This was, of course, before he lost a narrow primary election to Kansas Secretary of State Kris Kobach.

That promise is now — tenuous — at best.

The problem is that upgrading Highway 69 to four lane at least to the Cherokee County line is, and should be, a priority to Southeast Kansans — particularly to Crawford County residents.

It is a safety issue, first and foremost — the recent fatality accident south of Pittsburg was far from the first along the stretch from the city limits and the county line, and it's hardly likely to be the last.

Highway 69 is the main artery for residents who live outside of Pittsburg but work in town, and the volume of traffic it carries often overstrains the capability of the road — and that leaves aside the hundreds of college students from Kansas City who attend school here, but often go home on weekends. Pittsburg State University is the only major four-year school in the state on a two-lane highway.

It is also an economic development issue. The bottleneck imposed by the highway means many companies which might otherwise consider locating here will not because their ability to deliver goods or receive supplies is hampered by the lack of easy access to metro areas.

We do not and will not make endorsements in the governor's race.

We do, however, call on Democratic candidate Laura Kelly, Republican candidate Kobach and independent candidate Greg Orman to immediately pledge to keep Colyer's commitment to finish the highway. We ask them to let this not be yet one more election-season promise broken for political expediency.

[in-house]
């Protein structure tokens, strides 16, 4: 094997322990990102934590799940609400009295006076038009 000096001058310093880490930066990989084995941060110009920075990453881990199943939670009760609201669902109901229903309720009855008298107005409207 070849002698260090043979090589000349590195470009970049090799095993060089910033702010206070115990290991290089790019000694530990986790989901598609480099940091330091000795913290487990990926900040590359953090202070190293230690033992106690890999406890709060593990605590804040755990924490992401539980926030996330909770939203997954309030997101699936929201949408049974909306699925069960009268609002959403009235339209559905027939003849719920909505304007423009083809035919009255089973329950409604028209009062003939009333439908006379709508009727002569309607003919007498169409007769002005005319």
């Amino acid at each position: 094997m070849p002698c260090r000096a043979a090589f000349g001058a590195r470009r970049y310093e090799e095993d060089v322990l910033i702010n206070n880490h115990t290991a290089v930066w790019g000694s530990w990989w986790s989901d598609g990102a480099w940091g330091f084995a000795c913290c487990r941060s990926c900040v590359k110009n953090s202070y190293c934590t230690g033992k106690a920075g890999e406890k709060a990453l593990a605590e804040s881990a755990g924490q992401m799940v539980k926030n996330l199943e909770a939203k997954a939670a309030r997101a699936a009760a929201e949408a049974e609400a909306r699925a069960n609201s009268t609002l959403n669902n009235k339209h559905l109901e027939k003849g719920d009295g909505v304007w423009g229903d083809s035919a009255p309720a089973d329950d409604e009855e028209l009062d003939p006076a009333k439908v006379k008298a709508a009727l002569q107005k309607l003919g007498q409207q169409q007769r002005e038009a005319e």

We also say no one in Crawford County — indeed in Southeast Kansas — should vote for any candidate who will not pledge to finish this vital project.


The Lawrence Journal-World, Aug. 27

Kansas may hold a lost city

What's lurking beneath the surface in Kansas may rewrite national — perhaps even world — history.

Thankfully, for once, this isn't some statement or metaphor about politics or a conservative movement or some other piece of controversy that causes books with titles like "What's the Matter with Kansas?" to be written. These days, that seems to be about the only thing that gets Kansas into the national spotlight.

No, we're talking about actual items being dug out of the Kansas soil that may end up being some of the most significant archaeological finds in all of America. Work is underway in Arkansas City to unearth a truly lost city. Wichita State anthropologist and archaeology professor Donald Blakeslee believes he has found the lost city of Etzanoa, a Native American settlement that housed perhaps 20,000 people from the years 1450 to 1700.

Blakeslee has been working on this project since at least 2015. Don't feel bad. Although the project has gotten some attention in the Wichita media, there are hordes of Kansans who know nothing of this. But the project has gained wide attention in the archaeology community, and it got a worldwide boost of attention earlier this month when The Los Angeles Times wrote a major article about the project. The Sunday Times of London soon followed, and if you Google recent news articles about Etzanoa and Kansas, you'll find quite a few from all over the world.